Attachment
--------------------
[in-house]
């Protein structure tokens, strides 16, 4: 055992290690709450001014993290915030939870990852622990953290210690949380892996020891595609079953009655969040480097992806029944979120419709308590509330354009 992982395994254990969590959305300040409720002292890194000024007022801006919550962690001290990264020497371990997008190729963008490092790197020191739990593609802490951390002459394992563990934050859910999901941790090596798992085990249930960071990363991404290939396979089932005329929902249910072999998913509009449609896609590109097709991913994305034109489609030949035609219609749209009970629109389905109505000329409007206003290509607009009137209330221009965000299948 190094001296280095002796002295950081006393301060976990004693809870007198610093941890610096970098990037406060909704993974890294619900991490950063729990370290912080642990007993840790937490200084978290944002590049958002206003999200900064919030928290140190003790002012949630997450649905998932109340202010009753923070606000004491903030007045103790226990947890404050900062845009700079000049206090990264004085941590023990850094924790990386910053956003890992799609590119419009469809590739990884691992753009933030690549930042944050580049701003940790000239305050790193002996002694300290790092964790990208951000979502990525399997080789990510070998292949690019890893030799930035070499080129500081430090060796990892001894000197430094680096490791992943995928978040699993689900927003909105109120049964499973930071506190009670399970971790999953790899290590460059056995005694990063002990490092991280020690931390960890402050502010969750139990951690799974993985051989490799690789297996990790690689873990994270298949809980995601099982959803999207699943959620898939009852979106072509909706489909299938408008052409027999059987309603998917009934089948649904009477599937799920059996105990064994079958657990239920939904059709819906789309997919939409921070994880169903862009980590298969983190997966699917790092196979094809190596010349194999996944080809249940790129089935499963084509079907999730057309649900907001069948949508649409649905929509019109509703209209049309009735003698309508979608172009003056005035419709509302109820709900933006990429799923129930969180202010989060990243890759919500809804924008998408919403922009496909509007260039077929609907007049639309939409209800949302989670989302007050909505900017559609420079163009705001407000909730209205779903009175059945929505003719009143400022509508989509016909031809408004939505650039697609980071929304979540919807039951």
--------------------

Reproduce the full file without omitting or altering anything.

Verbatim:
[in-house]
């Protein structure tokens, strides 16, 4: 055992290690709450001014993290915030939870990852622990953290210690949380892996020891595609079953009655969040480097992806029944979120419709308590509330354009 992982395994254990969590959305300040409720002292890194000024007022801006919550962690001290990264020497371990997008190729963008490092790197020191739990593609802490951390002459394992563990934050859910999901941790090596798992085990249930960071990363991404290939396979089932005329929902249910072999998913509009449609896609590109097709991913994305034109489609030949035609219609749209009970629109389905109505000329409007206003290509607009009137209330221009965000299948 190094001296280095002796002295950081006393301060976990004693809870007198610093941890610096970098990037406060909704993974890294619900991490950063729990370290912080642990007993840790937490200084978290944002590049958002206003999200900064919030928290140190003790002012949630997450649905998932109340202010009753923070606000004491903030007045103790226990947890404050900062845009700079000049206090990264004085941590023990850094924790990386910053956003890992799609590119419009469809590739990884691992753009933030690549930042944050580049701003940790000239305050790193002996002694300290790092964790990208951000979502990525399997080789990510070998292949690019890893030799930035070499080129500081430090060796990892001894000197430094680096490791992943995928978040699993689900927003909105109120049964499973930071506190009670399970971790999953790899290590460059056995005694990063002990490092991280020690931390960890402050502010969750139990951690799974993985051989490799690789297996990790690689873990994270298949809980995601099982959803999207699943959620898939009852979106072509909706489909299938408008052409027999059987309603998917009934089948649904009477599937799920059996105990064994079958657990239920939904059709819906789309997919939409921070994880169903862009980590298969983190997966699917790092196979094809190596010349194999996944080809249940790129089935499963084509079907999730057309649900907001069948949508649409649905929509019109509703209209049309009735003698309508979608172009003056005035419709509302109820709900933006990429799923129930969180202010989060990243890759919500809804924008998408919403922009496909509007260039077929609907007049639309939409209800949302989670989302007050909505900017559609420079163009705001407000909730209205779903009175059945929505003719009143400022509508989509016909031809408004939505650039697609980071929304979540919807039951």